CHENNAI: The AIADMK is yet to extricate itself from the turbulence that rattled the party after the death of former general secretary J Jayalalithaa in December 2016. The two captains, Edappadi K Palaniswami and O Pannerselvam, are trying to simultaneously hold on to the rudder, elbow out each other, and keep the party ship afloat. Their success rate, however, has been sketchy.
Facing defeat at the hands of the DMK after 10 years in office, the AIADMK, which, according to some analysts, has 30% vote-share and close to one crore members, remains the only potent force that can challenge the DMK organizationally and politically in TN. But this legacy is now facing a serious challenge.
Common foe V K Sasikalam has been a binding force that sustained the tenuous truce between O Panneerselvam and Edappadi K Palaniswami. The rapprochement between the two got a formal and legal endorsement with one-vote, two-candidate inner party poll last month that sealed their position as the coordinator and joint coordinator of the AIADMK. The amendments and the new bylaws may help them shut the door on VK Sasikala for now. But she is not the only threat, and 2022 could pose stiffer challenges. A battery of corruption cases against former ministers, pressure on the leadership to pull off a decent victory in urban local bodies, expected in February-March, after an insipid outing in the rural civic polls, and fresh probes into the Kodanadu heist and murder case are headwinds that can upend the position of OPS and EPS. The issues may also affect the morale of party cadres who are still smarting under the back-to-back poll debacles.
Till 2020, former CM Edappadi K Palaniswami fought the battle against OPS from a position of strength by keeping his supporters happy by sharing the spoils of war. But the assembly poll defeat changed that. In fact, he had to fight hard to get OPS’s endorsement for his candidature as the AIADMK’s CM face for the TN assembly polls. His election strategy to provide 10.5% quota to the vanniyar community, which was seen by some as a ploy to ensure his victory in his home turf Edappadi and central and western regions of the state, weakened the base of the party among other communities, particularly thevars, in southern districts and led to the party losing dearly at the hustings.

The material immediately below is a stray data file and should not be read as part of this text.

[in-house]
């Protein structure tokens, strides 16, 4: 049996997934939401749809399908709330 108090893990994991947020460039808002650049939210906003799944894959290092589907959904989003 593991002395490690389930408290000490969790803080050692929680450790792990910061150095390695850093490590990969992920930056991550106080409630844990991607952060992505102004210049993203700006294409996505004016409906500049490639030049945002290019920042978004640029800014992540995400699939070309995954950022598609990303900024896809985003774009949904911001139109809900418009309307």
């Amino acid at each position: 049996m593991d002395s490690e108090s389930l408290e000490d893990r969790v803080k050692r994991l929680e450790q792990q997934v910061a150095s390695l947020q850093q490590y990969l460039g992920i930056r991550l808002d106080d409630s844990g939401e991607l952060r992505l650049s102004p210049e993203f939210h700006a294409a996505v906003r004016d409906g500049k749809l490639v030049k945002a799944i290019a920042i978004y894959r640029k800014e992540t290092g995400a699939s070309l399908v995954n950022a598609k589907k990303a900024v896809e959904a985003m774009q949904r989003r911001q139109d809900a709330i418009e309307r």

The slugfest between EPS and OPS, which saw both the leaders campaigning separately, didn’t help the party either. Their next test could be to successfully complete the organizational polls and get a stamp of approval of the party’s general council. Despite the photo-op of friendship, Panneerselvam and Palaniswami continue to issue separate statements. Panneerselvam hardly visits northern districts, and Palaniswami seldom ventures into southern turf. This could cast a shadow on the trustworthiness of the dual leadership and its effectiveness to take the fight to the DMK.
Though V K Sasikala’s big-bang return to the state after four-year jail term in Bengaluru jail rattled the AIADMK leadership, her audio outreach to disgruntled cadres did not trigger a mutiny within the party as she expected. Her grand plan to start a statewide tour to meet grassroots workers, too, remains a nonstarter. Despite multiple attempts, there is no perceptible support for her from the party’s existing rank and file.
The BJP, an ally of the AIADMK, is trying to gain ground in the state, and its
chief K Annamalai said his party would form the next government in the state in 2026 Assembly elections. The intra-party wrangling has eclipsed the AIADMK’s stature as an effective opposition party and its saffron ally is now trying to take over that role.
The PMK has already quit the alliance, and the AIADMK has to now face the civic polls in pact with the BJP and a few minor allies. The alliance with the saffron party has already had a deleterious effect on the AIADMK’s support base among the minorities. The urban civic polls can turn out to be a defining people’s verdict on the future of the AIADMK as we know it and its two leaders.